Look, up in the... ceiling!

How about some drone-style footage, indoors and without a drone? With a 3D printer and a few simple components, it might be easier than it sounds!

Favorited Favorite 3

Like millions of people around the world, I spent the first month of the summer watching as many World Cup matches as I could blast at my face. (Allez les Bleus!) But unlike most, I spent a large part of that time watching the often dizzying Cable Camera feeds. Now we all know that overhead shots and UAV-style video are big right now - try to find a decent real estate listing that doesn’t have a drone shot of the property. However, people tend to get a little squirrely when there’s a drone buzzing overhead indoors. So I wanted to see if I could make a fast and simple Cable Cam unit - the hacker’s version of what I had been watching for a month - using a few parts and a 3D printer.

The full rig on the line

Eye in the sky

I have been working in 3D computer design for a really long time. How long, you ask? My early 3D design and animation work was done on an Amiga 500 computer. It was, at the time, quite a bit more advanced and a lot less expensive than anything else being offered. I’ve worked with, among other programs, Sculpt 3D, trueSpace, TurboSilver, Imagine, Lightwave 3D, Blender, Vectorworks and SolidWorks. Most of these programs are either outdated, not ideally suited for this particular task, or prohibitively expensive for the average hobbyist. So I thought it was time to learn another modelling program that is more readily available, and well suited for this particular build.

Fusion 360 seemed like an excellent choice. And while the trial version does have a countdown clock with number of days until you need to register (at a cost of $310 a year, or $1535 for Fusion 360 Ultimate), if you are a student, teacher, educational institution, hobbyist or small business making less than $100,000 per year, there is a free license that you can use. And you still get the full program. A sweet deal, really!

On the left, early 3D work; on the right, more recent work

Billiards, 1991, designed in trueSpace; safe with robot safe cracker, 2016, designed in SolidWorks

3D design is really just a series of adding and subtracting shapes to achieve your desired object. Want a box? Start with a rectangle, pull it up into a cube, then remove a smaller cube from the middle. Voila, a box! Want to add a screw hole? Remove a circle from it. In its simplest form, this is the essence of 3D design. More advanced designs will get into deformation, mirroring, extrusions and a ton of other options, but everything you 3D print is ultimately just a combination of more basic shapes.

Opening up Fusion 360, the user interface is fairly intuitive. Admittedly, it helps me a great deal to be as familiar as I am with general 3D modeling. Knowing the difference between a chamfer and a fillet, or a revolve and a sweep, allow me to move quicker, create faster and get less frustrated trying to figure out how to get the program to do what I want to do.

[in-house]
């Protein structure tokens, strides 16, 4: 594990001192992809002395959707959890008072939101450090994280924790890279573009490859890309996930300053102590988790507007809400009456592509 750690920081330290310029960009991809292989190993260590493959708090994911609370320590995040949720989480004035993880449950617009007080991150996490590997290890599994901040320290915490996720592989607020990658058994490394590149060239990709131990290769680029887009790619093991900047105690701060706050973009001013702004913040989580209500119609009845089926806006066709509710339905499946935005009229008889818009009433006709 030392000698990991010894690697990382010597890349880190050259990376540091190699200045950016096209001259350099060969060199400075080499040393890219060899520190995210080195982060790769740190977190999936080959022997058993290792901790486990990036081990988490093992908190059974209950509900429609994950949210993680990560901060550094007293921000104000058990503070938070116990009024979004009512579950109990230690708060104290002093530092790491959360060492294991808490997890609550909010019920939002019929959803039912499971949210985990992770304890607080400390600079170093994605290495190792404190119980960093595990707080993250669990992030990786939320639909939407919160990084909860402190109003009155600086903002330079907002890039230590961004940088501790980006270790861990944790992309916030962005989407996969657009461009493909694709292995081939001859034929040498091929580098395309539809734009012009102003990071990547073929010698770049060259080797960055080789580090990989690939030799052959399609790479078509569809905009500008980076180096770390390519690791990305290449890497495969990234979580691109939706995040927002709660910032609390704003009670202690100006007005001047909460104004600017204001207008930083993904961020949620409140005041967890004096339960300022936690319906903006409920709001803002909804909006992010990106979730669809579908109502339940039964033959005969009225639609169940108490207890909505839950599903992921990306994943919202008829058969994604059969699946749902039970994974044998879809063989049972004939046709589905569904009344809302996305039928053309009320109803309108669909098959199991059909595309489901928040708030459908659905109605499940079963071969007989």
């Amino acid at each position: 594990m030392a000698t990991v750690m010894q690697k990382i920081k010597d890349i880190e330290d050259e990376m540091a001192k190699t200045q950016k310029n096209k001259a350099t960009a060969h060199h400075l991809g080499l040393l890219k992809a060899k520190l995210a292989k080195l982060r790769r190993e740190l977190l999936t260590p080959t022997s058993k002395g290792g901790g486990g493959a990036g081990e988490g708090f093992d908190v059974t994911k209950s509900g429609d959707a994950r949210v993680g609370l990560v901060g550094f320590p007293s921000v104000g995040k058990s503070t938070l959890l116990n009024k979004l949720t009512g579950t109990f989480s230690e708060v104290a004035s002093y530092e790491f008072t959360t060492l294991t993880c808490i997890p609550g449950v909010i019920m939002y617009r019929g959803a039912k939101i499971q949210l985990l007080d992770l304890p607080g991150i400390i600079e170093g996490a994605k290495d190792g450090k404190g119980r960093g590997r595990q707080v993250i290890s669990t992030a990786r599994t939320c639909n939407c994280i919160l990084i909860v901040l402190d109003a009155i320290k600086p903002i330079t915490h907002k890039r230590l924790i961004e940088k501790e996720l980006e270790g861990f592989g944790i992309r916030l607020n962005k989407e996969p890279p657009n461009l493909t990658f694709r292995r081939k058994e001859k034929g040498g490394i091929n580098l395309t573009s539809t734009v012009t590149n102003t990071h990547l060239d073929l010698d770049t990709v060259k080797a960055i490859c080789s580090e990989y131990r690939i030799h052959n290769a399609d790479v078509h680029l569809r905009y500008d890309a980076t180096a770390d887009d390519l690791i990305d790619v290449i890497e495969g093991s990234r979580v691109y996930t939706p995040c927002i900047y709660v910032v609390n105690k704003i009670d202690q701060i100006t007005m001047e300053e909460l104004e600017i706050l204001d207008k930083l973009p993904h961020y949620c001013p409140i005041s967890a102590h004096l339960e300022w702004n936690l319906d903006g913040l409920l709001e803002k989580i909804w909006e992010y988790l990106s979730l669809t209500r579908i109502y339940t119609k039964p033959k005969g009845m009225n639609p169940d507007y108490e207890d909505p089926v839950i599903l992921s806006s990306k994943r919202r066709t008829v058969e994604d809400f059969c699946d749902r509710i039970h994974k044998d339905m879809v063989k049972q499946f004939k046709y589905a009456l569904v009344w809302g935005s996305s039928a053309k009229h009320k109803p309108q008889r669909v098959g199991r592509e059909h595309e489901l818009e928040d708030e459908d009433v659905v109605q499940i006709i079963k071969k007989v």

It’s one thing to know that you don’t want two faces to meet at a hard right angle, but rather, have a soft curve between them - but modeling will be much easier and quicker if you know that a fillet will do just that. That all comes with time, and there will be frustration along the way. But you can always undo steps, and try something else, and undo that and try something else until you get the desired result. In fact, Fusion 360 has a timeline of each step of your build along the bottom of the window. You can go back to certain steps and remove them, move through the steps, or even play through them using the play button next to the timeline.

Screen shot of the virtual build in Fusion 360

The 3D environment in Fusion 360

A quick search gave me an idea of what a Cable Cam might look like. From there, I created some shapes, basing their size on components I planned on using, chief among them my cheap sports camera and our Pan/Tilt Bracket Kit. Some of the known objects I planned to use already had existing 3D models, like the Right Angle Motor and the Servo Motors. GrabCad is a great resource for existing models, and they are free. For higher end stuff, you can try sites like Turbo Squid, whose models range from free to, “Well, if I sell my car…”

The components that I created were the main body of the unit (in two halves, left and right), the drive pulley on the DC motor, the two idler pulleys on either side of the unit, and the DC motor support. To make sure I was creating things in the right size, I also made models of the pan/tilt bracket and the Lithium Ion Battery Pack - 2.2A, as well as the Thing Board itself. I did all of this simply using calipers.

The 3D printed parts, with hardware installed

The printed parts, with hardware installed. I didn’t bother cleaning them up with acetone, just straight from bed to build